There are many ways to rush through our days. And there are many choices for small yet substantial pauses. Spread throughout the day, purposeful pauses can shift our landscape. One of these places is mealtime. Food nourishes us and, in community, it nourishes connection. It's an important time to be fully present. Yet we seldom are.
While in academia, I ate at my desk facing the computer, barely chewing my food nor tasting the flavors. Everything seemed so important and pressing. If I made time to experience lunch, I wouldn't get everything done. Yet I was perpetuating my own busyness, removing my choices. And in that process, I lost connection with myself.
It's common to feel we're "on our way" to something else, even as we're in the here and now. Eating a meal can feel this way. But meals provide a gentle and needed space. Here's a counter-culture approach to food: close your eyes for 30 seconds, pay attention to your breath, be in your body; look at your food, take in the colors; smell your food, breathe in the aroma; taste and fully chew your food. I know this might sound radical. (I don't have time for this nonsense, there's more important things to do.). Here's a key ingredient: put down your silverware (or your food), let go, between bites; between every bite. This act, in itself, will slow your pace. Even if your mind races and you quickly anticipate the next bite, there's a bit of space. You can notice your reactions. If you're with other people, you can give them your full attention. Look them in the eye. (Or, if alone, look inward at yourself.)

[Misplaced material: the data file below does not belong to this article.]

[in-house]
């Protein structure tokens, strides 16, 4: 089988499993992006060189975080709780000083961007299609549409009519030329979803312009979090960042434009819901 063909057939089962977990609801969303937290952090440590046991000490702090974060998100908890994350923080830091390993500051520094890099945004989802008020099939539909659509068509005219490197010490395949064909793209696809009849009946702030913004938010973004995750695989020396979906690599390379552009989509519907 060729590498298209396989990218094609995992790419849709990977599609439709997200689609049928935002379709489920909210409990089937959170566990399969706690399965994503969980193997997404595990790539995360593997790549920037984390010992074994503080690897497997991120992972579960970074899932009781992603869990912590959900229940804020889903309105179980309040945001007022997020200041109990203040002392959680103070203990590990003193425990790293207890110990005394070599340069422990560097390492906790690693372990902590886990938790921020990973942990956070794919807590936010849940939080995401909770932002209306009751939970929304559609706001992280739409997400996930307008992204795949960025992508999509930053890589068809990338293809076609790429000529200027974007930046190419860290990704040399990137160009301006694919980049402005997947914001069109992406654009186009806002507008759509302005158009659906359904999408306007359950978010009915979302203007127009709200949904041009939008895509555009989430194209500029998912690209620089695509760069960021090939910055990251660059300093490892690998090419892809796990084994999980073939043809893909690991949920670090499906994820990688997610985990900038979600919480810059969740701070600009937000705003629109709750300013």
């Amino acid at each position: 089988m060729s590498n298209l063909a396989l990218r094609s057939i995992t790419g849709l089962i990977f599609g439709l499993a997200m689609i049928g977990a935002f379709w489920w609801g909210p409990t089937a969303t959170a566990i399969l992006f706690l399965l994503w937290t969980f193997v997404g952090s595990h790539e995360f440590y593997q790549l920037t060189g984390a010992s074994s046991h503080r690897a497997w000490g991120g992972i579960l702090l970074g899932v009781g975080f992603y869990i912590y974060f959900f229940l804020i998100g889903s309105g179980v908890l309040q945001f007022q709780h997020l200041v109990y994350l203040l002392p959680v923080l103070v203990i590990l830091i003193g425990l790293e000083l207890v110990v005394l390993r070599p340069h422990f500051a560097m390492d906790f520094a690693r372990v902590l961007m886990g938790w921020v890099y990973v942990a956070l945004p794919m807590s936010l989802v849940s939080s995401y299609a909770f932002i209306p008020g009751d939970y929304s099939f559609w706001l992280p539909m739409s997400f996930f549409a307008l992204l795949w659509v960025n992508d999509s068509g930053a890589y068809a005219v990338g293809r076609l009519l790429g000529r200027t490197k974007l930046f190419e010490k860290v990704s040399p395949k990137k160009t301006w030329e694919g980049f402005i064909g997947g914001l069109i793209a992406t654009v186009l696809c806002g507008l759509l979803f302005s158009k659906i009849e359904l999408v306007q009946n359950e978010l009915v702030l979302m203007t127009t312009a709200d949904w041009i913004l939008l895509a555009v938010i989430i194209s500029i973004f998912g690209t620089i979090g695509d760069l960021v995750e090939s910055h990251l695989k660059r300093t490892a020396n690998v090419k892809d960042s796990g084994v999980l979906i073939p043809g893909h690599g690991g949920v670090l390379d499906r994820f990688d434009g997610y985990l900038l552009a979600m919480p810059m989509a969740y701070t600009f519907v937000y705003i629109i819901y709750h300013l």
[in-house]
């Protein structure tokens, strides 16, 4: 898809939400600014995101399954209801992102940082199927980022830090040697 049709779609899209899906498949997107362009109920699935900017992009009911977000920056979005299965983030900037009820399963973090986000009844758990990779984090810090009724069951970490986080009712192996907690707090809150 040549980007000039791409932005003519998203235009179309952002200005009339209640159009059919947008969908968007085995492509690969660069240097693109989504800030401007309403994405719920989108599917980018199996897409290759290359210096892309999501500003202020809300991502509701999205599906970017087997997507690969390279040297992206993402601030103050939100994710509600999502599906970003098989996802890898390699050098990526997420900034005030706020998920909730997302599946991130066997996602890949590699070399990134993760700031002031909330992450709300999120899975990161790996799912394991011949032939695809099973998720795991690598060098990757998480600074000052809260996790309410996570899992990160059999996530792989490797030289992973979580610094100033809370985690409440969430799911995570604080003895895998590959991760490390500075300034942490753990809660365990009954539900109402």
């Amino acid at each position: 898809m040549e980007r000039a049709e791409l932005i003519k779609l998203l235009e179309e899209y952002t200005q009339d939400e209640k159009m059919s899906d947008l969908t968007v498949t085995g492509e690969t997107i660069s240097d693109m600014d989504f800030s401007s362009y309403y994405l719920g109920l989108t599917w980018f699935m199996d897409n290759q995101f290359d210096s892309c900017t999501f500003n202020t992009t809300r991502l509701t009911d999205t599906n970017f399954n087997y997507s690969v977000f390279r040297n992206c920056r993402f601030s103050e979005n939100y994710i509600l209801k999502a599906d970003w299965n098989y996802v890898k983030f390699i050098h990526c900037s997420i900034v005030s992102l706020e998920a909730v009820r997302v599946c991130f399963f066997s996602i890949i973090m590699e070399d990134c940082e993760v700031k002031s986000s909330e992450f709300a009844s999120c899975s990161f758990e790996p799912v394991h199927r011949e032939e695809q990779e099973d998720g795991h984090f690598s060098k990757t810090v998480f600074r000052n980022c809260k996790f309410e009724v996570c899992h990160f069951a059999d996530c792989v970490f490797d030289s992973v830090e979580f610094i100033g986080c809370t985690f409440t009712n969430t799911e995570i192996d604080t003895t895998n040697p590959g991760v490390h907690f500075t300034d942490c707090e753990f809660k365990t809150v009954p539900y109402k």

Give yourself this gift: put down the silverware, release your grip. Make space to savor your meal--even if in small ways. It helps your digestion, but more importantly it helps you connect with others and reconnect with yourself. (I'm with you on this journey, still practicing and starting anew each day.)